Cycling in Dublin is a hot topic of debate, and have always been a burning issue among motorists. Yet one avenue that has not been investigated is the issue of their theft. Many cyclists have experienced some form of damage to their trusty vehicles. This has become a growing black industry. As Bertie Ahern would say, ‘the boom is getting boomier’ when it come to selling off second-hand bicycles illegally.
At a rather noticeable district at the top of Capel Street, bikes are sold off for knock-down prices. When a persons’ bike is stolen, the Gardai often advise the victim to scout this area for their stolen bike. It is only when the cyclist finds his or her own bike that the Gardai have permission to raid the premises.
So what can a cyclist do for protection? The hexagonal and D-locks are said to be stronger and more durable than the ‘non-breakable’ flexible ones. Parking on city streets is said to be better than quiet side-roads, particularly in the vicinity of businesses. Bike theft could progress into a burgeoning industry thanks to the bike-madness that has taken over the city in recent years.Thieves have tapped into the market in a way that is sadly making it less safe for cyclists themselves. Insurance companies could also make a killing in this way.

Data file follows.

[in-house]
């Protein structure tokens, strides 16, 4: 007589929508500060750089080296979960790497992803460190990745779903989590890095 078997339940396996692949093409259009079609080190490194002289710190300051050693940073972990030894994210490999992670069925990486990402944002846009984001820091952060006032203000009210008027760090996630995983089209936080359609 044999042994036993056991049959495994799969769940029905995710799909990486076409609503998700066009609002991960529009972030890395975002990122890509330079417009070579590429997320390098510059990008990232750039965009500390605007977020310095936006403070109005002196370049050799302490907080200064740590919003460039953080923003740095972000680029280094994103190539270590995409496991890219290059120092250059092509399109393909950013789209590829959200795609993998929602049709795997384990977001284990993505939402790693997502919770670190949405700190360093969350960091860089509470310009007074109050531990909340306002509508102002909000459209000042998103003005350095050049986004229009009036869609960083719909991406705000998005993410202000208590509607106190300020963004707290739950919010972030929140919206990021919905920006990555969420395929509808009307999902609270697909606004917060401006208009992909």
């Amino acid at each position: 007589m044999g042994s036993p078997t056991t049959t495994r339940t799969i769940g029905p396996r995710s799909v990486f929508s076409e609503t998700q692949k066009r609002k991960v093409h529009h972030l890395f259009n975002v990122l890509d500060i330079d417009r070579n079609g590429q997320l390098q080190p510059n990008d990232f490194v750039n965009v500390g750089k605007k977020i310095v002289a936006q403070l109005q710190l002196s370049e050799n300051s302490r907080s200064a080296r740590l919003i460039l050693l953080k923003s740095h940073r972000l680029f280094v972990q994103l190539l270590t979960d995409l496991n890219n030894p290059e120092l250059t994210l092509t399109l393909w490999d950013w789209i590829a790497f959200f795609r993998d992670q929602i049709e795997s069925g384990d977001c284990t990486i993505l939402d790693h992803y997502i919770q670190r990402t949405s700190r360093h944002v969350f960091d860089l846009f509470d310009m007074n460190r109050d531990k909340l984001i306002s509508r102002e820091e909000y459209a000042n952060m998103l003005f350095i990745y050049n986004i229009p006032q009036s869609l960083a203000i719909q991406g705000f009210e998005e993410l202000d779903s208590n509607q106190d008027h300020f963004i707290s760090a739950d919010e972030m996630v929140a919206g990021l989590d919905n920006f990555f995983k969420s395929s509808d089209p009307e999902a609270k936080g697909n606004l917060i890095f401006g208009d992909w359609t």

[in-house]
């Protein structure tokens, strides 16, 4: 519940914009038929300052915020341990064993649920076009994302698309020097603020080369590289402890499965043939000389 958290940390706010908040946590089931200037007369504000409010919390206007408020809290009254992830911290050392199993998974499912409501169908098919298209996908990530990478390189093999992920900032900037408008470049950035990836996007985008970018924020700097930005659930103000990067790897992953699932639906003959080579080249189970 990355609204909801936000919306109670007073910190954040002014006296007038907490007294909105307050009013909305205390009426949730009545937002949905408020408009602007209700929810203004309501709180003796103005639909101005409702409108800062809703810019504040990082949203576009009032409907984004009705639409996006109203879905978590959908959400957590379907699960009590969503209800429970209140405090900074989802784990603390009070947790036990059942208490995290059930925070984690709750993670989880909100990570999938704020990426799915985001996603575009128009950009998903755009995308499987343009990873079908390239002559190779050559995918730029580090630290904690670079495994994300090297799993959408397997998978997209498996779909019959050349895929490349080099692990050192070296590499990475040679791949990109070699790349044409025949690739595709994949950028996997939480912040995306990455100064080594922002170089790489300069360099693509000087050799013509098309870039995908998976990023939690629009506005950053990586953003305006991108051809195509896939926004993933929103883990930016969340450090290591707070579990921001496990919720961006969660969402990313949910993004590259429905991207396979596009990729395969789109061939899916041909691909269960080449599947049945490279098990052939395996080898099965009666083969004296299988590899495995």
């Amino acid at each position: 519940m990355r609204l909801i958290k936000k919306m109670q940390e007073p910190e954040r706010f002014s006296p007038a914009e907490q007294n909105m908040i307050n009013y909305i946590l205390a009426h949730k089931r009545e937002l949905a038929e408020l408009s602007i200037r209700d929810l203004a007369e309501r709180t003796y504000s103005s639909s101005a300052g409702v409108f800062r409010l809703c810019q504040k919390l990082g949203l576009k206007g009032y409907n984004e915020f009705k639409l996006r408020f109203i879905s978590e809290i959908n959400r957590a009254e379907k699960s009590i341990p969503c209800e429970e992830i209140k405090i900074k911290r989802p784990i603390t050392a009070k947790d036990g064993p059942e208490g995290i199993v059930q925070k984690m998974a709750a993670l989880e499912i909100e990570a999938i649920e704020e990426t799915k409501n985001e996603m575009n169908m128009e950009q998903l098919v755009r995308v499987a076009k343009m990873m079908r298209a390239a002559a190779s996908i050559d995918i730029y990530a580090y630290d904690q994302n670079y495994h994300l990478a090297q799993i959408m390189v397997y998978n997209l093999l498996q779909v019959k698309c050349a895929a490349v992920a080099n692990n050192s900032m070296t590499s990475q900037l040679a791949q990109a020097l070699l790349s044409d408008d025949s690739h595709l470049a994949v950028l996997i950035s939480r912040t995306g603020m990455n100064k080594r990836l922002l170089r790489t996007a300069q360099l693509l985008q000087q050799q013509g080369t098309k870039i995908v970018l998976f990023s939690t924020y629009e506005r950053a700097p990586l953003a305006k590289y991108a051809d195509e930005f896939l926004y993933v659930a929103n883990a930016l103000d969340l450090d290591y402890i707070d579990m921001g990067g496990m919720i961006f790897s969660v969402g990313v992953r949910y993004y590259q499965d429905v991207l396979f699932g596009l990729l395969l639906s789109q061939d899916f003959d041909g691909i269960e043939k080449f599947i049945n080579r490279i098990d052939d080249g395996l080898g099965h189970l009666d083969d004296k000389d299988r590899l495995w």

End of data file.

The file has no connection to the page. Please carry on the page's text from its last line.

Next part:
The lack of authority taken by the Gardai in particular makes it difficult for the thieves to be brought to justice. Yet lack of governmental assistance makes it harder for the Gardai to exert authority over bike thieves. In other words, the Guards have their hands tied. In the meantime, the local bike economy continues to flourish. It is up to communities how they respond to this.